Two language-related executive functions were assessed. Phonological memory (i.e., working memory in the auditory domain) was tested using the Non-Word Repetition task [77], consisting of 28 non-words. Participants were asked to listen carefully to a non-word (spoken in a British English accent) and repeat it immediately. Their utterance was audio-recorded and coded by a trained native British researcher using strict criteria: all vowels, consonants and accents in the repeated utterance needed to be exactly the same as the stimulus for the item to be coded as correct. Number of correct items was treated as the outcome measure. Second, the word generativity (F-A-S) task required the participant to produce as many words beginning with the letter ‘F’ as possible in one minute. Names, tense changes, plurals, derivatives and pronouns were not allowed. The same task was then performed with letters ‘A’ and ‘S’. Total words generated, excluding repetitions and those breaking rules, were treated as the outcome measure.

Motor executive function involving motor coordination, inhibition and planning was partially assessed by the ‘assembly’ subtask of the Purdue Pegboard Test [78]; see below for details.

Perceptual attention to detail.

At the perceptual level, people with ASC have been reported to show a preference for, and superior attention to detail [79] on visuospatial tasks [80], [81]. This islet of superiority has been interpreted as reflecting weak central coherence (WCC) [82], [83], superior low-level processing in perceptual modalities (i.e., enhanced perceptual function) [84], [85], or superior discrimination (i.e., enhanced discrimination and reduced generalization) [86], [87].

Here we used the adult version of the Embedded Figures Test (EFT) [88] to investigate this domain of cognition. Similar to a previous study [81], we used ‘Form A’ which consisted of 12 figures in fixed order plus an additional practice item, each depicting a complex design and a simple shape which was hidden in the complex design. The participant was first shown and asked to study the complex design for no more than 15 seconds, then shown the simple shape (meanwhile the complex design was covered) for no more than 10 seconds. Timing (using a stopwatch) started when the complex design was shown again to the participant (meanwhile the simple shape was covered) and s/he was asked to identify the simple shape with a stylus pen. Time was noted (but not stopped) once the participant said s/he found the simple shape. If the answer was correct, the noted time was recorded. If the answer was incorrect then s/he was asked to find it again, and the final time was recorded when the identification was correct. Participants were given an upper limit of 120 seconds, and failure to find the simple shape within this allotted time was scored as a failure and the response time for the item was recorded as 120 seconds.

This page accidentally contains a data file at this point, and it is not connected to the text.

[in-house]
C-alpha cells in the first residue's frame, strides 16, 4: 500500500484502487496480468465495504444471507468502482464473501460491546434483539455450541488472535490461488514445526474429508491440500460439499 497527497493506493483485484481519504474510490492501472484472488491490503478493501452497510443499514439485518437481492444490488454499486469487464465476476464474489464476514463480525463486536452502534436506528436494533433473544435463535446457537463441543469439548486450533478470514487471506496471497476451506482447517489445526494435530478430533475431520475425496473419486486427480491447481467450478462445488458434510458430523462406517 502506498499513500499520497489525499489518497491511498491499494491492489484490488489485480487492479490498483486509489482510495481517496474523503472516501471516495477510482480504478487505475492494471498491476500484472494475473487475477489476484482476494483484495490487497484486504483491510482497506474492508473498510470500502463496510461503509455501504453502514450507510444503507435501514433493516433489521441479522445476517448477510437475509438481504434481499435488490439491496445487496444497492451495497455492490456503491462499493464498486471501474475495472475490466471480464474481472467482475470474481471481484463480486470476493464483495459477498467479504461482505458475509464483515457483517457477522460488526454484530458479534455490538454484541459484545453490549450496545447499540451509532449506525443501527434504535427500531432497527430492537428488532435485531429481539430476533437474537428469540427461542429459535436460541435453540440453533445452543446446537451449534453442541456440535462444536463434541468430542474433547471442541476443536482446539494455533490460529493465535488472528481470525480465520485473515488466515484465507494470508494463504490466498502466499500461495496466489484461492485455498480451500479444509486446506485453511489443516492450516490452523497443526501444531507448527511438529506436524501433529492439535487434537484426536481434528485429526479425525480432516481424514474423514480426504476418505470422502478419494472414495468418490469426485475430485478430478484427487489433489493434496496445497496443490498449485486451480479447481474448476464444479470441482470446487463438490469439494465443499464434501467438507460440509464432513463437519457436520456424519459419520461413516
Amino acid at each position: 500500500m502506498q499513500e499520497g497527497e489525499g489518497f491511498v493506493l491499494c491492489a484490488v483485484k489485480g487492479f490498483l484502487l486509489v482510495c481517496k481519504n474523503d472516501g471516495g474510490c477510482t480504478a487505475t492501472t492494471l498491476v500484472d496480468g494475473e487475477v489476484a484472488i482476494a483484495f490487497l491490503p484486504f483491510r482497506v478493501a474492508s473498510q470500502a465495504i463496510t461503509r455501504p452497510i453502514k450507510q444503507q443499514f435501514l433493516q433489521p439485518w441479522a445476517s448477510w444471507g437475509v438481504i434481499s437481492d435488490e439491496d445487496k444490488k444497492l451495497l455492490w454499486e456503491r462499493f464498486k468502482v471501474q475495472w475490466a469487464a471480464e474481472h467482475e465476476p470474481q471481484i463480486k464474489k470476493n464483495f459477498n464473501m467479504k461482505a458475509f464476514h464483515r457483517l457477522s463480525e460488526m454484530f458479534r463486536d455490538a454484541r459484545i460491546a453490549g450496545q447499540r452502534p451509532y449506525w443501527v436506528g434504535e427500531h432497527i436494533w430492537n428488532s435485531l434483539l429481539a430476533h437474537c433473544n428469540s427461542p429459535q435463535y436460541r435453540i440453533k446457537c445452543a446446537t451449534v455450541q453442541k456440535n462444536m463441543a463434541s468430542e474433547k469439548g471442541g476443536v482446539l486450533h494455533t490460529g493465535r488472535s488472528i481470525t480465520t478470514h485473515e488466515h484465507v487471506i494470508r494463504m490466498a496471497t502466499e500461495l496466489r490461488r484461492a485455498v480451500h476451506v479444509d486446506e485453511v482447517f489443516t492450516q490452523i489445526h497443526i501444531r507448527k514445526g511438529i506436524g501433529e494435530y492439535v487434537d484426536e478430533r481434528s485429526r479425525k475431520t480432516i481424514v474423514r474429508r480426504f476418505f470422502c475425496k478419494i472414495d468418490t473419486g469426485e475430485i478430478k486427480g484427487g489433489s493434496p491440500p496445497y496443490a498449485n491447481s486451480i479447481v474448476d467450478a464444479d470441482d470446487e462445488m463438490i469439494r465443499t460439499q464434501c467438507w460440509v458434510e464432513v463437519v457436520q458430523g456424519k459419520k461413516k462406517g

Two analysis strategies were employed, accounting for different aspects of the task performance [89]. First, average response time from all 12 items (including both correct and failure items) were used as the outcome measure, in order to account for both accuracy and response time; this has been commonly adopted in previous studies [81], [90][92]. Second, to purely assess performance speed on correct items, mean response time for correct items only were taken as the outcome measure; also in the following statistical modeling, accuracy was included as a covariate to reduce the influence of accuracy on response time, as suggested by White & Saldana [89].


Although not part of the current diagnostic criteria, motor clumsiness was regarded as a diagnostic feature by Hans Asperger in his seminal report on ‘autistic psychopathy’ [93]. Various motor anomalies (e.g. gross motor, fine motor, coordination, gait and posture, movement imitation) and dyspraxia have been associated with ASC [94][101]. Rigorous meta-analysis also suggests that motor coordination deficits are a pervasive feature of ASC [102]. However there is still a debate as to whether there is intrinsic atypical motor development or if the motor clumsiness reflects executive dysfunction.

Here we explored motor function using the Purdue Pegboard Test [78], a reliable and well-validated standard test for dexterity, involving both gross movement of arms, hands and fingers and fingertip dexterity. The test consists of four subtests: (i) ‘right-hand’: the participant is asked to insert small pins into holes on the board for 30 seconds using only their right hand, and the number of pins successfully placed in the holes is scored; (ii) ‘left-hand’: the same procedure is repeated using the left hand; (iii) ‘alternative/both-hands’: the same procedure is used but the participant is instructed to pick up and place pins in two rows of holes using both hands alternatively; and (iv) ‘assembly’: using both hands alternatively, the participant is asked to assemble sequences of pins, collars and washers for 60 seconds, and the number of all items successfully placed in the holes is recorded.

Statistical Analysis